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Review: Dragon Ball FighterZ (PS4)



During my primary school days, Dragon Ball Z was a pretty big part of my daily schedule. At 5 pm on weekdays, I would almost religiously sit down in front of SABC2 to see if maybe today Goku and friends would be able to defeat the current greatest threat the universe has faced. Granted as I’ve grown older I’ve come to see how simplistic it can be but I’ll always have a soft spot for the series. While there have been a number of Dragon Ball games over the years, very few of them are able to capture the essence of the series. Now that Arc System Works is at the helm, will Dragon Ball FighterZ provide an authentic Dragon Ball experience?

Arc System Works have taken Dragon Ball back to 2D fighting for the first time in a while and it’s quite difficult to not say it’s excellent right off the bat. From the get-go, you’re sucked into an authentic experience that’s tough not to appreciate. Dragon Ball FighterZ throws you into a game whose presentation makes it feel like you’re playing the anime. Arc System Works has knocked visuals out of the park with another one of their titles, Guilty Gear Xrd, and the style transfers exceptionally well to Dragon Ball FighterZ with the anime aesthetic being incredibly well captured.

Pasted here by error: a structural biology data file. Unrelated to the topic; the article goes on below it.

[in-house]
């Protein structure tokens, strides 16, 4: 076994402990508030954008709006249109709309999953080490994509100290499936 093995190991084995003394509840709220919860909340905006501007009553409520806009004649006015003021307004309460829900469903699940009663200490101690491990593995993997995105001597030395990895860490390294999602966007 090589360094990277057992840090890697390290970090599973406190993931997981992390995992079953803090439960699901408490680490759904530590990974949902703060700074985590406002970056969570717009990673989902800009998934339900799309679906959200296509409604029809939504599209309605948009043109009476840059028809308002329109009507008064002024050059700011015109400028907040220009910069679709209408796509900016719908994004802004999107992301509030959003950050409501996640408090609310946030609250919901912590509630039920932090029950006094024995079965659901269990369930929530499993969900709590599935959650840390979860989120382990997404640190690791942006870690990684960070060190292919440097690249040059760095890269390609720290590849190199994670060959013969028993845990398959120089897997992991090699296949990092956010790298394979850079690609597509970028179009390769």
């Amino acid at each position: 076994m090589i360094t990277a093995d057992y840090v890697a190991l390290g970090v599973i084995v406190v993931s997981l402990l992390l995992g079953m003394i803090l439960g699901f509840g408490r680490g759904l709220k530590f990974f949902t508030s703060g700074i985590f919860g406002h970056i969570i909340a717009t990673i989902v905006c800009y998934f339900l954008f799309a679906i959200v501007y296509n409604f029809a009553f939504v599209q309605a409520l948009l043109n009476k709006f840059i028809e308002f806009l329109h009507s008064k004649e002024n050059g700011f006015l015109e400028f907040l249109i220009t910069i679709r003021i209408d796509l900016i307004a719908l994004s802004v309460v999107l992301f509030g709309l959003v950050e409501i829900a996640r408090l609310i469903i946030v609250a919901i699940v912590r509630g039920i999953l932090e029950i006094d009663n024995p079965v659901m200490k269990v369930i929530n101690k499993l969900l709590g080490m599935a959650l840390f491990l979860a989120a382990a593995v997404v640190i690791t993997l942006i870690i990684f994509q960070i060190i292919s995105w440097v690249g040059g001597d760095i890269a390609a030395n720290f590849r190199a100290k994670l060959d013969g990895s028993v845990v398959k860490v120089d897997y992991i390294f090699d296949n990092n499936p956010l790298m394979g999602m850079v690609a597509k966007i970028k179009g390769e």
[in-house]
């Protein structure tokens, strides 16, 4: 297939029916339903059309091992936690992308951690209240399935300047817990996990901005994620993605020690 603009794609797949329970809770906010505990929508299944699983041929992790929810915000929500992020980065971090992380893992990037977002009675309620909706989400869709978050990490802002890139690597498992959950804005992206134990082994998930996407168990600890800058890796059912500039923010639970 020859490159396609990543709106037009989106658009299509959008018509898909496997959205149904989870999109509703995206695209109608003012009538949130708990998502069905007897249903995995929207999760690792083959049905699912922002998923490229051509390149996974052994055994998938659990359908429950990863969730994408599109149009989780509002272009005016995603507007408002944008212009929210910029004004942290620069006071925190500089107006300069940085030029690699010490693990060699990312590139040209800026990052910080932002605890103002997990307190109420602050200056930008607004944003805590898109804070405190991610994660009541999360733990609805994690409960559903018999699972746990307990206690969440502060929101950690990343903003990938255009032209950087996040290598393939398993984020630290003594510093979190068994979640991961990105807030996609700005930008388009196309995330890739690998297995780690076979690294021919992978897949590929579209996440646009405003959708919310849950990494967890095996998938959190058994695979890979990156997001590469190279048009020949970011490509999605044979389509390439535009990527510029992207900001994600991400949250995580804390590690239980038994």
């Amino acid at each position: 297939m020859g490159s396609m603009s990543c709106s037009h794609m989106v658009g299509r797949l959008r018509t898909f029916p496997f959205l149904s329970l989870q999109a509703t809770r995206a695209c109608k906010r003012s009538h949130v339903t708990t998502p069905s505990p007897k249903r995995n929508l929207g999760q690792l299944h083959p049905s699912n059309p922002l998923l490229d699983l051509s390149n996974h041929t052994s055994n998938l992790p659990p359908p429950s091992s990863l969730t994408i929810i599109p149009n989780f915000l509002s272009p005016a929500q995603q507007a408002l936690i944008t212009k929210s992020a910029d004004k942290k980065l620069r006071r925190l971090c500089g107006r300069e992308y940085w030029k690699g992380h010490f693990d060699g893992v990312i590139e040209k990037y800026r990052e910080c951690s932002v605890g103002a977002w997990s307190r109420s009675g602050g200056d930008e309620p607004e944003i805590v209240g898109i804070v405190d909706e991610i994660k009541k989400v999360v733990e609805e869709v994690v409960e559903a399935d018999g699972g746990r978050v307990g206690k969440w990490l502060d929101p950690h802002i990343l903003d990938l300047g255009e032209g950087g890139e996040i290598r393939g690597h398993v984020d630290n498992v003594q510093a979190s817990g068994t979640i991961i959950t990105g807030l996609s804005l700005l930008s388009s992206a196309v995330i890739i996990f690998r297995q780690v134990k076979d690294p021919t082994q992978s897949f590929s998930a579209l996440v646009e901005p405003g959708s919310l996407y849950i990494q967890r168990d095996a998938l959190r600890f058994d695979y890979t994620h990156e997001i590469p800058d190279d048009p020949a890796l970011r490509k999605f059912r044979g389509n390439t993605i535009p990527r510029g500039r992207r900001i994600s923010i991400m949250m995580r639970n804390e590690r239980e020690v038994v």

The presentation in Dragon Ball FighterZ is exceptional and does everything it needs to help fulfil¬†the anime experience. Super moves and events are well crafted and fit the Dragon Ball motif well. While people may dismiss the ‘shouty’ nature of the series, the audio helps to push the experience even further. You’re playing a Dragon Ball game so one should expect loud proclamations of Kamehameha and Die Die Missile Barrage, and this is something FighterZ handles quite well. By having the English and Japanese voice-overs, you’re able to experience the game however you may have remembered it, shouts and all. It’s difficult to find much fault with the game’s overall presentation as it doesn’t leave much to be desired. Moves look and sound as powerful as they should, giving the game a perfect Dragon Ball feel. FighterZ is the iconic presentation ripped straight from the anime onto your platform of choice and it is glorious.

You and I must do battle!

This is, however, a fighting game and while presentation can get the game quite far, it needs to play well for it to be deemed good. This isn’t a Visual Novel; gameplay is king and Arc System Works shows why they are masters of the fighting game craft. If you have any experience with their previous titles you’ll know that, while they’re fantastic, they are complicated affairs. You really have to knuckle down to first learn the game before you start to appreciate them. This isn’t the case with Dragon Ball FighterZ and the game is actually quite accessible to newcomers. There are a number of mechanics available to players, which may overwhelm those who may not be well-versed in the genre, but the game does provide some training wheels in the form of the auto-combos. Now while some may be turned off by the thought of auto-combos, they feel to be done more sensibly than in a game such as Marvel vs. Capcom: Infinite.